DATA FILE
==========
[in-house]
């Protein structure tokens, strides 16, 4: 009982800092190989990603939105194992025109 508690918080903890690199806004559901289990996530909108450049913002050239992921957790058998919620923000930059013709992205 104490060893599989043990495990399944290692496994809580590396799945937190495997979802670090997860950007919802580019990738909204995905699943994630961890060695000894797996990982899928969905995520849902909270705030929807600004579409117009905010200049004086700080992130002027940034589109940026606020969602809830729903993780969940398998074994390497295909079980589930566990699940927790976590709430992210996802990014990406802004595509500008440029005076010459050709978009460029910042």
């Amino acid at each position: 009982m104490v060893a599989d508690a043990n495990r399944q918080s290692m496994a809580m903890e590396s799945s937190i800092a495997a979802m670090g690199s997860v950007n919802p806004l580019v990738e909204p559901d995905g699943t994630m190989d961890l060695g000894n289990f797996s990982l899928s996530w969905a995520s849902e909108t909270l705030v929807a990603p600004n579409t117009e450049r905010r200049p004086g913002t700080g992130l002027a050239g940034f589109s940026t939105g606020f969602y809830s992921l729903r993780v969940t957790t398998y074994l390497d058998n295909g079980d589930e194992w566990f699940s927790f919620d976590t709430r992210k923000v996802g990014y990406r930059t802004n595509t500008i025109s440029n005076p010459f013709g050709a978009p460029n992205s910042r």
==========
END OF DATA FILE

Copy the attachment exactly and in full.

[in-house]
């Protein structure tokens, strides 16, 4: 009982800092190989990603939105194992025109 508690918080903890690199806004559901289990996530909108450049913002050239992921957790058998919620923000930059013709992205 104490060893599989043990495990399944290692496994809580590396799945937190495997979802670090997860950007919802580019990738909204995905699943994630961890060695000894797996990982899928969905995520849902909270705030929807600004579409117009905010200049004086700080992130002027940034589109940026606020969602809830729903993780969940398998074994390497295909079980589930566990699940927790976590709430992210996802990014990406802004595509500008440029005076010459050709978009460029910042």
């Amino acid at each position: 009982m104490v060893a599989d508690a043990n495990r399944q918080s290692m496994a809580m903890e590396s799945s937190i800092a495997a979802m670090g690199s997860v950007n919802p806004l580019v990738e909204p559901d995905g699943t994630m190989d961890l060695g000894n289990f797996s990982l899928s996530w969905a995520s849902e909108t909270l705030v929807a990603p600004n579409t117009e450049r905010r200049p004086g913002t700080g992130l002027a050239g940034f589109s940026t939105g606020f969602y809830s992921l729903r993780v969940t957790t398998y074994l390497d058998n295909g079980d589930e194992w566990f699940s927790f919620d976590t709430r992210k923000v996802g990014y990406r930059t802004n595509t500008i025109s440029n005076p010459f013709g050709a978009p460029n992205s910042r």